For 16% to 25% of EU companies, the reduction in net revenues would be equal to to more than half their capital base (Figure 11). With a three month normalisation period, in the less robust policy scenario, two-thirds of corporations would record declines in net revenues of more than 10% of their capital and 25% of firms would suffer declines of more than half of their equity. In the stronger policy scenario, the impact is mitigated. Two-thirds of companies would record declines in net revenues equal to more than 5% of their capital, while one-fourth would see declines worth 25% of their capital. Interestingly, only a very small portion – less than 5% of corporates – would suffer losses whipping out more than 95% of their entire capital.
Firm size differ greatly across the corporate sector, varying the impact (Figure 12). Small and medium-sized enterprises (SMEs) – or companies with less than 250 employees – would suffer a reduction in net revenues of 6% and 11% of assets. Larger corporates, of more than 250 employees, would be significantly less impacted, with the reduction representing 2% to 4% of assets.
Given that larger corporates account for a larger share of the EU economy, weighting the estimates by size would reduce the overall decline in net revenues to 4% to 8% of total assets. Since non-consolidated total assets in the European Union amounts to €42.5 trillion, the decline represents a loss of €1.9 trillion and €3.4 trillion, or 13 to 24% of EU GDP1.
Larger debt stock and bleaker investment outlook
We have applied a simplified accounting to illustrate the impact of lower revenues on companies’ balance sheets2. The simplified approach assumes that all earnings are retained. Net revenues finance the accumulation of cash and liquid assets, of real investment and of debt reduction. Lower net revenues therefore result in a reduced cash balance, and/or increased indebtedness and/or lower investment.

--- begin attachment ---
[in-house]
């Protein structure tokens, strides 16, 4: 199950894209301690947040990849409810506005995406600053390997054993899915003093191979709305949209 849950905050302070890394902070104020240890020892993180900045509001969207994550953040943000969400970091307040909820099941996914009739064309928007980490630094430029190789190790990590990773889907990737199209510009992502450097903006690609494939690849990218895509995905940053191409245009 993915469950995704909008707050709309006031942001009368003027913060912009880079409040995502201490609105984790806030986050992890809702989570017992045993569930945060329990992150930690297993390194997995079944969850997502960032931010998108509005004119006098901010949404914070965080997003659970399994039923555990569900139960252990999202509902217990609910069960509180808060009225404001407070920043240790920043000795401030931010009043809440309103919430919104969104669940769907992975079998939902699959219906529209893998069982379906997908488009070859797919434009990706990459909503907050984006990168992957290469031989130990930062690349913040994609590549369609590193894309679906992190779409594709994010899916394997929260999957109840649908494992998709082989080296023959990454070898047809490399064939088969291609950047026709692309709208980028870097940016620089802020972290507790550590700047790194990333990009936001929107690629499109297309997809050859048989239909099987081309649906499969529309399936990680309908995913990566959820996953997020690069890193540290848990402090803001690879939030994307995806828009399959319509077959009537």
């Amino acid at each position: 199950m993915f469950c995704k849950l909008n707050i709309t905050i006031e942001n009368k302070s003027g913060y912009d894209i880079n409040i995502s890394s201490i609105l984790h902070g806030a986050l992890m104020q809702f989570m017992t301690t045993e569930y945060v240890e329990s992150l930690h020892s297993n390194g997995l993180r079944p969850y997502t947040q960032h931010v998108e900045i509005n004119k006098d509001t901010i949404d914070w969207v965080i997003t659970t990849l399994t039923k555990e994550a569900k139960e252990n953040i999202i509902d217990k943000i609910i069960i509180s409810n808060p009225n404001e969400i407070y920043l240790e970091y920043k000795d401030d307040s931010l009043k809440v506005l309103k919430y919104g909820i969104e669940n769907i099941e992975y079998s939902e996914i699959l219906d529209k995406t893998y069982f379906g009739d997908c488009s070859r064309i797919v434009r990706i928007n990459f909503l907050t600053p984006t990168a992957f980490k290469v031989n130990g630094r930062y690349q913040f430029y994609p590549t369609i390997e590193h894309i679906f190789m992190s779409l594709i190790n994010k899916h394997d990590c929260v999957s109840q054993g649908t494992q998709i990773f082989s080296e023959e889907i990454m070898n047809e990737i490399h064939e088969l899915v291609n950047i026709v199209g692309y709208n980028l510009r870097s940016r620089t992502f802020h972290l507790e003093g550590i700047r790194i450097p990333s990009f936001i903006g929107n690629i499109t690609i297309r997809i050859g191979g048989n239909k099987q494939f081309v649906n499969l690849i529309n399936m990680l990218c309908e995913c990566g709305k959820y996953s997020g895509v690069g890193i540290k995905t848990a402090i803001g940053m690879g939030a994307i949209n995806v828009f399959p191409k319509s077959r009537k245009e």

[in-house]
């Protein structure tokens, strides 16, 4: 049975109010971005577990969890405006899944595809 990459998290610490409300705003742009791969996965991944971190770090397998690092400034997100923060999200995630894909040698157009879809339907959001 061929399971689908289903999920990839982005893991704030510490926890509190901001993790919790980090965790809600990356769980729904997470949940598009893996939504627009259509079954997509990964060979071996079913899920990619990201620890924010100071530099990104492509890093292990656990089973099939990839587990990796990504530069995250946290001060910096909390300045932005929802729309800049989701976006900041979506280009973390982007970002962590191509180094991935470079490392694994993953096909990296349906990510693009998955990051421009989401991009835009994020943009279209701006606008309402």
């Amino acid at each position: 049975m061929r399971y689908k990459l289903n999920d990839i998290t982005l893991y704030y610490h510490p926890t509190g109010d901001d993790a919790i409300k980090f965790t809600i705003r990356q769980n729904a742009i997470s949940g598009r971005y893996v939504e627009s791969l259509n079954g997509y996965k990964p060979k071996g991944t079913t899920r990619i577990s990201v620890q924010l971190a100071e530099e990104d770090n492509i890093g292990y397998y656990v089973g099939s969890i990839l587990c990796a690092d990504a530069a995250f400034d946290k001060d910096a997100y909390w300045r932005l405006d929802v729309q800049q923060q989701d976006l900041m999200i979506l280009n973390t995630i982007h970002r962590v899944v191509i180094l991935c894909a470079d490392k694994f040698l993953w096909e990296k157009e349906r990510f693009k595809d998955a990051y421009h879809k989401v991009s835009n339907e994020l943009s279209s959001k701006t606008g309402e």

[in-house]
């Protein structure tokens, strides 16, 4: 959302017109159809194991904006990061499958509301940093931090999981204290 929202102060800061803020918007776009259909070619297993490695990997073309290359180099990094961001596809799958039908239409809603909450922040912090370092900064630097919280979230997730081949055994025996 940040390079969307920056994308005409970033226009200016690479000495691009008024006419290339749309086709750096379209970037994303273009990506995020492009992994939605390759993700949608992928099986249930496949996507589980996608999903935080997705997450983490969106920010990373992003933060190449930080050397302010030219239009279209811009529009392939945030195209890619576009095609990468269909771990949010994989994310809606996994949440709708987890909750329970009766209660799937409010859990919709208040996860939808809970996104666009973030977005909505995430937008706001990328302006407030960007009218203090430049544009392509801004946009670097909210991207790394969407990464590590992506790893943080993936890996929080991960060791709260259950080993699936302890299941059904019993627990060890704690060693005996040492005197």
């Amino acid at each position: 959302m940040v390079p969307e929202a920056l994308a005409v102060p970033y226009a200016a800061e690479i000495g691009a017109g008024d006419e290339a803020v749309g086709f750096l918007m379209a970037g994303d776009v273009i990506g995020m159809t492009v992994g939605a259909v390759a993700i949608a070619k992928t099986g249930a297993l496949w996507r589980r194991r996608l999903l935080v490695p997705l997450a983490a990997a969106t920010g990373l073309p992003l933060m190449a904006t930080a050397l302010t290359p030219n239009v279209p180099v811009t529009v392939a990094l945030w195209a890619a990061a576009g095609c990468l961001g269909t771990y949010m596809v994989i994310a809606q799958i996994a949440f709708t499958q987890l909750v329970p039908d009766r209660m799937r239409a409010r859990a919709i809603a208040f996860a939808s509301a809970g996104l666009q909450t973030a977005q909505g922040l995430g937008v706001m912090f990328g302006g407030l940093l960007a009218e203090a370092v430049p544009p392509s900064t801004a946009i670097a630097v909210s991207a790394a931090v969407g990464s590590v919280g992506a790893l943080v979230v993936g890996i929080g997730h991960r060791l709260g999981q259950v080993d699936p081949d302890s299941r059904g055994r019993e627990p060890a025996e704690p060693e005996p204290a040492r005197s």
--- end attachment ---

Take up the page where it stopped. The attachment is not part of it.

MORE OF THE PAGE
Historical suggest that cash buffers can absorb a small part of the revenue reduction, as EU corporates entered the crisis with sizeable cash positions. During the lockdown period, these positions decreased. Post crisis, it is unlikely firms will fully restore their cash positions. We estimate that during the Lehman and sovereign debt crises, cash positions were reduced by 2% of GDP (Figure 13). According to current forecasts, during the pandemic, output will be reduced by more than during the financial crises, up to twice as much. Moreover, the given the current very low interest rate environment, return on cash and liquid assets is almost zero. Hence, we assume that following the current crisis, cash positions will absorb losses equal to 3% of GDP.
In the three-month normalisation scenario, EU corporate investment shrinks by 31% to 52%, while corporate indebtedness rises by 4% to 6% of GDP (Figure 14). According to the EIB Investment Survey, two-thirds of EU corporate investment is financed internally. After drawing on cash positions, two-thirds of the losses in net revenues (about 13% of GDP) would be absorbed by lower investment or 52% in corporate investment. Debt would also contribute to fill up the gap, rising by 4% of GDP. Alternatively, corporations could increase their access to external finance. Assuming that the whole sample of firms tap external finance, even those that would not do so in normal times, the share of external financing would rise from about 30% to 60%3. Investment would then decline by 31% compared to 2019 levels, or 4% of GDP, but indebtedness would increase by 6% of GDP.
We may have reached the peak of the COVID-19 crisis, but the return to normal economic conditions will be slow. The crisis will have a major and long-lasting impact on corporate balance sheets. Despite the various policy measures implemented to support companies, revenues will be lower. These lower revenues will likely hamper investment and increase indebtedness, forcing companies into a trade-off between leverage and investment. The analysis estimates a greater investment impact than during the financial crisis, possibly up to two times more. To compare, corporate investment fell 19% during the financial crisis (Figure 15). GDP is also expected to be hit.